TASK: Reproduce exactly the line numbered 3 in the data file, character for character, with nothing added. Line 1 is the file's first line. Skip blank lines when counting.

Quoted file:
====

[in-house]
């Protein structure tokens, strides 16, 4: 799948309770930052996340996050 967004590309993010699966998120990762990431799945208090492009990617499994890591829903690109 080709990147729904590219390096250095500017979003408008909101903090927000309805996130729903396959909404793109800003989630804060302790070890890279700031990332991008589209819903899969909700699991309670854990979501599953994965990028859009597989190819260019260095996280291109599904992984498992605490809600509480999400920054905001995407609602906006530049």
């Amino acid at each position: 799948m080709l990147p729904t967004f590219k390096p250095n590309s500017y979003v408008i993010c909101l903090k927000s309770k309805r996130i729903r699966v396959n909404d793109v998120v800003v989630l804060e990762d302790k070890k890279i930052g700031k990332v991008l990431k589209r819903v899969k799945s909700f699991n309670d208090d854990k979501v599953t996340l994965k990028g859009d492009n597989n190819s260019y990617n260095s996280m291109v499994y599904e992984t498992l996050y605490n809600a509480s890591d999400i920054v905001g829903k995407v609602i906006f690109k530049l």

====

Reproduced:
């Amino acid at each position: 799948m080709l990147p729904t967004f590219k390096p250095n590309s500017y979003v408008i993010c909101l903090k927000s309770k309805r996130i729903r699966v396959n909404d793109v998120v800003v989630l804060e990762d302790k070890k890279i930052g700031k990332v991008l990431k589209r819903v899969k799945s909700f699991n309670d208090d854990k979501v599953t996340l994965k990028g859009d492009n597989n190819s260019y990617n260095s996280m291109v499994y599904e992984t498992l996050y605490n809600a509480s890591d999400i920054v905001g829903k995407v609602i906006f690109k530049l």